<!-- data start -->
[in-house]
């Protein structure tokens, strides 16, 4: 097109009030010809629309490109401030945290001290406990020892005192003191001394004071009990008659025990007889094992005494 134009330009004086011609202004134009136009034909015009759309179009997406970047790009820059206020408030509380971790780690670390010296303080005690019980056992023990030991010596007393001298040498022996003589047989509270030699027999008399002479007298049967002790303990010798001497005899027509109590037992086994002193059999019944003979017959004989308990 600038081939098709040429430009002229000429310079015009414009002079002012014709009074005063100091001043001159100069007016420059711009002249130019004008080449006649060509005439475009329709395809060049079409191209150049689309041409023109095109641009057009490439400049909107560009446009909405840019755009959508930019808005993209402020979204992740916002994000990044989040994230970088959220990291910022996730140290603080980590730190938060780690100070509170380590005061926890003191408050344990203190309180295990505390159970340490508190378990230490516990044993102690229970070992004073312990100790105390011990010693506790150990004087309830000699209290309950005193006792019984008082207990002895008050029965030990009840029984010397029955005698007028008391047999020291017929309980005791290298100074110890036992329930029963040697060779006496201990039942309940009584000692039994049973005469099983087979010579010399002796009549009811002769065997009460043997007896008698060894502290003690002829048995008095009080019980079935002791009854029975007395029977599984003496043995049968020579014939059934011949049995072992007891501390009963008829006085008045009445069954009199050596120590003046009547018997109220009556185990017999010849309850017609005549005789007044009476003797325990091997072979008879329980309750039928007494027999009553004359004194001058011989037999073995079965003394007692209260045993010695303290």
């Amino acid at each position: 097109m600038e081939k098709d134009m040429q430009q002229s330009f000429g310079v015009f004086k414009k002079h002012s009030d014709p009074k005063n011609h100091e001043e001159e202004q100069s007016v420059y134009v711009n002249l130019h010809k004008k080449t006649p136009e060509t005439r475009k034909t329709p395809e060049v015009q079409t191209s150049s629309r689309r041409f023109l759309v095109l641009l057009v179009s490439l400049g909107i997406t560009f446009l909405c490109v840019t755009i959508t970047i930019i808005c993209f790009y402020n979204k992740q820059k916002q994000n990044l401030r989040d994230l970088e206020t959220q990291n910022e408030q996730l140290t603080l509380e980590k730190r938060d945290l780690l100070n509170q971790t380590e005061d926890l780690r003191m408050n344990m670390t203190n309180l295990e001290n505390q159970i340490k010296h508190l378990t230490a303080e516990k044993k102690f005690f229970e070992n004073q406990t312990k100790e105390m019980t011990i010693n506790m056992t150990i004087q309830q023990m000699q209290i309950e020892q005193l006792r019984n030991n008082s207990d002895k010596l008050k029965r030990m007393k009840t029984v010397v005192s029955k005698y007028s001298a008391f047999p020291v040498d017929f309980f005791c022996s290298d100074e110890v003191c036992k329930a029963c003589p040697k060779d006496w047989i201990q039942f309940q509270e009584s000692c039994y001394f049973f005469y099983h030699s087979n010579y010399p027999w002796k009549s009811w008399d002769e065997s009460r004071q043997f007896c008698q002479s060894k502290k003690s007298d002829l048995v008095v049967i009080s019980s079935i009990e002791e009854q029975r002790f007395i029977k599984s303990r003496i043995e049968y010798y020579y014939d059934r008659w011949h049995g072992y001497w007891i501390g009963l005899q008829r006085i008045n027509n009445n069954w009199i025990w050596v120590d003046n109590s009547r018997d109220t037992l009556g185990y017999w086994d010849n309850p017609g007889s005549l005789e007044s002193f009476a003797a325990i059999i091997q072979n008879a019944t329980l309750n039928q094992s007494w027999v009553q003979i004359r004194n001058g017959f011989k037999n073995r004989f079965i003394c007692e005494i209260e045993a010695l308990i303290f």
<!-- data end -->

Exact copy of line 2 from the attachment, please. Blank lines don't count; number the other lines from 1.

């Protein structure tokens, strides 16, 4: 097109009030010809629309490109401030945290001290406990020892005192003191001394004071009990008659025990007889094992005494 134009330009004086011609202004134009136009034909015009759309179009997406970047790009820059206020408030509380971790780690670390010296303080005690019980056992023990030991010596007393001298040498022996003589047989509270030699027999008399002479007298049967002790303990010798001497005899027509109590037992086994002193059999019944003979017959004989308990 600038081939098709040429430009002229000429310079015009414009002079002012014709009074005063100091001043001159100069007016420059711009002249130019004008080449006649060509005439475009329709395809060049079409191209150049689309041409023109095109641009057009490439400049909107560009446009909405840019755009959508930019808005993209402020979204992740916002994000990044989040994230970088959220990291910022996730140290603080980590730190938060780690100070509170380590005061926890003191408050344990203190309180295990505390159970340490508190378990230490516990044993102690229970070992004073312990100790105390011990010693506790150990004087309830000699209290309950005193006792019984008082207990002895008050029965030990009840029984010397029955005698007028008391047999020291017929309980005791290298100074110890036992329930029963040697060779006496201990039942309940009584000692039994049973005469099983087979010579010399002796009549009811002769065997009460043997007896008698060894502290003690002829048995008095009080019980079935002791009854029975007395029977599984003496043995049968020579014939059934011949049995072992007891501390009963008829006085008045009445069954009199050596120590003046009547018997109220009556185990017999010849309850017609005549005789007044009476003797325990091997072979008879329980309750039928007494027999009553004359004194001058011989037999073995079965003394007692209260045993010695303290």